This paper, co-authored by Mani Ram Banjade, Tuti Herawati, Anne Larson, Nining Liswanti, Iliana Monterroso and Esther Mwangi, examines whether and how different forest tenure regimes result in improved forest tenure security for forest dependent communities, using a comparative analysis of cases from Indonesia, Nepal and Uganda. The sites include villages with perceived threats to security under a variety of types and stages of recognition.

14:00-15:30

UCK-Domplein, Room 1.14 (first floor)

The role of external actors in multi-level governance of the commons

Forest Tenure Reform implementation involves diverse actors with multiple roles and interests, including government officials. Few studies have attempted to systematically document the conditions facing government agency implementers in multiple settings in their efforts to implement tenure reform. This study, co-authored by Esther Mwangi, Anne Larson, lliana Monterosso, Baruani Mshale, Nining Liswanti and Mani Ram Banjade, generates insights into the underlying processes and factors that influence tenure reform implementation. In particular it identifies the factors that enhance or constrain reform implementation from the perspective of over 100 individual implementers in government agencies at national and sub-national levels in four countries: Indonesia, Nepal, Peru and Uganda.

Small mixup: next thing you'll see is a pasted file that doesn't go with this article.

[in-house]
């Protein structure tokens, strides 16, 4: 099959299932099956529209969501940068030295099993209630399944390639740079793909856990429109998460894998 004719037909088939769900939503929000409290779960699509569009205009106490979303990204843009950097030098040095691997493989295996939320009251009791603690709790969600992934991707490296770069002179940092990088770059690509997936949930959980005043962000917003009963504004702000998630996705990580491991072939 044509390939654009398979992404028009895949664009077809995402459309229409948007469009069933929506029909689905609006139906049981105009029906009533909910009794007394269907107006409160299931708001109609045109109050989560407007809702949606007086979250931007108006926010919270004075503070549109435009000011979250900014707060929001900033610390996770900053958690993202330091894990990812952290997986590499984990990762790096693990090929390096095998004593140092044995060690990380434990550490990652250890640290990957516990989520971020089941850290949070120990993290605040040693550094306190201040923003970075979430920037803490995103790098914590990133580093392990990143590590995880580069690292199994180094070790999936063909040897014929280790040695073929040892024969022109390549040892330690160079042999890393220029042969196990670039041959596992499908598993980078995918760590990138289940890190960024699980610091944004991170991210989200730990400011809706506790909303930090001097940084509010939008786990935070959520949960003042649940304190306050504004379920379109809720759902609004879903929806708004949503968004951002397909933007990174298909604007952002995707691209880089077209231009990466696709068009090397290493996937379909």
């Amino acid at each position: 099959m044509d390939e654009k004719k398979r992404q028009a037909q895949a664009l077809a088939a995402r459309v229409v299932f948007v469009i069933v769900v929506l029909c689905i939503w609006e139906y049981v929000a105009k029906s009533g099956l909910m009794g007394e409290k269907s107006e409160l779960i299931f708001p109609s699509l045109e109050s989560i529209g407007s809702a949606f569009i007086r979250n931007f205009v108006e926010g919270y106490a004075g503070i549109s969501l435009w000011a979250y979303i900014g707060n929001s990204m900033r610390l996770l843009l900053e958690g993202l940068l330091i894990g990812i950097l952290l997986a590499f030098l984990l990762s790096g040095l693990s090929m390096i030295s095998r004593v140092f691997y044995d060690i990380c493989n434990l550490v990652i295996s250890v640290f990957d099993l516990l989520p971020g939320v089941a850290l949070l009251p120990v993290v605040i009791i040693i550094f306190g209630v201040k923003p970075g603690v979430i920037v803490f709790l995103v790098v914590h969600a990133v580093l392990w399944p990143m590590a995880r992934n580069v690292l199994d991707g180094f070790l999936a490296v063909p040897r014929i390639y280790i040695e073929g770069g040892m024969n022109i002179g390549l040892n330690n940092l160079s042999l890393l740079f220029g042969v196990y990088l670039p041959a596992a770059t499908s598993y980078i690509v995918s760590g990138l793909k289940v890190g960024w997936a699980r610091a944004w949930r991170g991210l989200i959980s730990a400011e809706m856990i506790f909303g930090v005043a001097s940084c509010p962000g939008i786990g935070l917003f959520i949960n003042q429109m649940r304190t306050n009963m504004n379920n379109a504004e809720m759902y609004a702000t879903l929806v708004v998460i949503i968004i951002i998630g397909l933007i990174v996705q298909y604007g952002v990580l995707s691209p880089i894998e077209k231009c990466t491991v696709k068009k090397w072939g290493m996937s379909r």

CIFOR Presenter:
Tuti Herawati Hadis
Forest tenure reform implementation: Perspectives from national and sub-national government officials in multiple settings
View presentation

16:00-18:00

Janskerk

Securing rights on land and resources through collective action and cooperation

Resources across the globe are increasingly under pressure, due to economic priorities, political challenges and global processes such as climate change. Collective action and cooperation, such as through global and national indigenous and grassroots movements, have led to numerous efforts to secure rights and access to land and natural resources for local citizens. Changes that support both social justice and ecological sustainability require efforts on multiple fronts. This panel, which begins with a keynote address by Dr. Saskia Sassen, will discuss multiple challenges, in law, the economics of land grabs, and in local livelihoods. It includes a look at differentiated challenges through a gendered approach.

Further reading:

CIFOR Chair:
Anne Larson

12 July, 2017

14:00-15:30

Academiegebouw, Kanunnikenzaal (first floor)

Zero-deforestation commitments and the dynamics of regime complexity

This panel offers a critical review of recent zero-deforestation commitment trends and their substantive content, and implementation mechanisms. By doing so, it highlights potential social and environmental trade-offs and points of intersection and conflict with established regime complexes. Drawing on experiences in the Brazilian soy and beef sectors, the Indonesia palm oil sector, and the Central African timber sector, this panel goes on to explore how the inter-regulatory dynamics in different commodity chains evolve to resolve the land use management, smallholder upgrading, and tenurial challenges that the proliferation of zero-deforestation commitments has produced. The research presented in the panel will offer new empirical insights into the dynamics and impacts of regime complexity and proposes pathways to harmonizing divergent regulatory approaches and interests.

CIFOR Presenters:
George Schoneveld
Opportunities and risks of corporate zero-deforestation commitments
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Paolo Cerutti
Inclusiveness, equity and sustainability: New ideas needed for informal timber operators in Sub-Saharan Africa
View presentation